Look at each article of clothing and assess it. Does it fit? Ask your child if they will wear it. Sometimes we buy clothes for our children thinking the item is just perfect, but they won’t wear it because there’s something about it they don’t like. Don’t keep what they won’t wear unless it is something specific for an occasion.

Shelves or cubbies

Are you lucky enough to have some shelves or cubbies in the closet? This is a great place to store bulky items like sweaters, sweatshirts, and sweatpants. It is also a good place for extra sheets and towels as well as pants.

Are you familiar with file folding?

File folding is a wonderful way to keep folded clothes because they stand beside each other in a container instead of one on top of the other on a shelf. It’s easier to see the item you want when clothes are file folded. Plus, it’s easier to maintain a tidy space.

Take 10 minutes and organize one shelf or cubby at a time.

 Decide what you want to store in each cubby or shelf. Then start at the top. Remove the things from that one space. Clean the space and put back only the things you want to store there. Put the things that do not belong in a bag and deal with them another time.

Schedule time with yourself to clean and organize the next shelf or cubby.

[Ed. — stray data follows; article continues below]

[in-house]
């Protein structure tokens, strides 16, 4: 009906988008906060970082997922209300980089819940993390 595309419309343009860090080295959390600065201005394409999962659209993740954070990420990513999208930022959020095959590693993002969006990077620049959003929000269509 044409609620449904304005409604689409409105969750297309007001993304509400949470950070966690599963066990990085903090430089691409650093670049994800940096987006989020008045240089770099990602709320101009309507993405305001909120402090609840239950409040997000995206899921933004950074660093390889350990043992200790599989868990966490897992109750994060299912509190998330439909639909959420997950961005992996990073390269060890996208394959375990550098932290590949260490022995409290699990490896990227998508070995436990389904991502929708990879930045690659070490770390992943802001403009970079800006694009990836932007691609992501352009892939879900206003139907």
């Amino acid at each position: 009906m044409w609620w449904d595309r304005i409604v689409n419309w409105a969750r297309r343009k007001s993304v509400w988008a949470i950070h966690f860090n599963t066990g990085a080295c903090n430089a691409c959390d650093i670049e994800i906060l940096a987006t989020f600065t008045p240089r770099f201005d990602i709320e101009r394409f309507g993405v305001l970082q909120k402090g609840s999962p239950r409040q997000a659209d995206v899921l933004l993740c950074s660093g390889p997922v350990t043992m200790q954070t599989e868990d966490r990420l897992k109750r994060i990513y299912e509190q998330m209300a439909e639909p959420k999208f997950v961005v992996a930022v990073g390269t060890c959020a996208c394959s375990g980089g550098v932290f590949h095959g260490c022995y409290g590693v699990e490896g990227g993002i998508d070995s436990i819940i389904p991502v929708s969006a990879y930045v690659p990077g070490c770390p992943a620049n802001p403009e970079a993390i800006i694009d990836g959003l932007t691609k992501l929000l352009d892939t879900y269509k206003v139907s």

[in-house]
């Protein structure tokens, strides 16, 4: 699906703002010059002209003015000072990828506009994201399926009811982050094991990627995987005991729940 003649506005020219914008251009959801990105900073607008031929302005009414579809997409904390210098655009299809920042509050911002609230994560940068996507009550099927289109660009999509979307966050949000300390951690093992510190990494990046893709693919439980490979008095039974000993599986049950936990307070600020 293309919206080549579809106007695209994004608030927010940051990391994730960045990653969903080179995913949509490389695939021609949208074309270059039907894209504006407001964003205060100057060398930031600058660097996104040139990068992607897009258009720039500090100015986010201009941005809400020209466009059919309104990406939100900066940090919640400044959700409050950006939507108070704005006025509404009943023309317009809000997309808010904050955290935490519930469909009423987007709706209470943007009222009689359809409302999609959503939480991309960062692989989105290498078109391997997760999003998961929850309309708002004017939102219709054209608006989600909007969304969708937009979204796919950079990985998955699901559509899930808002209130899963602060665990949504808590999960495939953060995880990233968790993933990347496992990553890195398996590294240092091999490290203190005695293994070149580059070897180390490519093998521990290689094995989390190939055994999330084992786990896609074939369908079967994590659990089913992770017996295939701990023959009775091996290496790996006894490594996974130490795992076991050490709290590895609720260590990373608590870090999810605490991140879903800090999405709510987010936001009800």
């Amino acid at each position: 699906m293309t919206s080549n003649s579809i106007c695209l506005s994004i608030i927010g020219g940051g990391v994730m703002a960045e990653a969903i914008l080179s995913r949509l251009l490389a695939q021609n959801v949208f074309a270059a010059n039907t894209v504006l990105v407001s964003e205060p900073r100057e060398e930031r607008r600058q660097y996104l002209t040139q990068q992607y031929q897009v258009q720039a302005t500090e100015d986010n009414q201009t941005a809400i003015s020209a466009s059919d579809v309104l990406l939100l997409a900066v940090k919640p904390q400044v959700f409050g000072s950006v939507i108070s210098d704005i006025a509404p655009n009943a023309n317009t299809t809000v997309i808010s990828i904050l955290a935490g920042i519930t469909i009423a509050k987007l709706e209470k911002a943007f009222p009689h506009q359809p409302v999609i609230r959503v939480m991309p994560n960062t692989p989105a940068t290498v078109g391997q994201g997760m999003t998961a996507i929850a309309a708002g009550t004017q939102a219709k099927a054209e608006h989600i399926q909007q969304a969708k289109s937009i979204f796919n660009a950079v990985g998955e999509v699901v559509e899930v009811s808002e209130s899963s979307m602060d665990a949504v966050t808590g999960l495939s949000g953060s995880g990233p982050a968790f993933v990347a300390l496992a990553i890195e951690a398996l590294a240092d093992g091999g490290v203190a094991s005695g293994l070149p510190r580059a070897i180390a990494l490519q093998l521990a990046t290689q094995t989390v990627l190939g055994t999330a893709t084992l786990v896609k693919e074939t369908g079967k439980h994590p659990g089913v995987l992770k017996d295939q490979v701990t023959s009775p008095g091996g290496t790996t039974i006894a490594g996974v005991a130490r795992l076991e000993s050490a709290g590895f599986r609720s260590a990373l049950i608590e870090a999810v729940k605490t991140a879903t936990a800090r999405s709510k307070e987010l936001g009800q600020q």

If you are motivated and have the time available, consider organizing all the cubbies or shelves in one session.

The floor

The last place to work on when organizing your children’s closet is the floor. Remove everything that is sitting on the floor. You may be surprised by what you find there and will probably need a garbage bag for things that need to be tossed.

Examine the shoes. Are there any that don’t fit? Can they be donated? If so, put them in a bag and schedule time with yourself to drop them at a donation center.

Only put back shoes that your children wear. If you store other things on the floor of your children’s closet put those things back too.

To Review

Just as with any project, chunking it out into small actionable tasks makes it easier. Before you begin, gather your supplies and set the timer on your phone. Work in short 10-minute segments of time. Start at the top and work your way down to the floor. Engage your children. They can help you. Involving them teaches them how to organize their closet and clothes.

This project can be done in a day, over the course of a week, or a month.

If you would like accountability or guidance with this or any project of your choosing, consider joining the Clear Space for You clutter support group.

Diane N. Quintana is a Certified Professional Organizer® ,a Certified Professional Organizer in Chronic Disorganization®, Master Trainer and owner of DNQ Solutions, LLC and co-owner of Release●Repurpose●Reorganize, LLC based in Atlanta, Georgia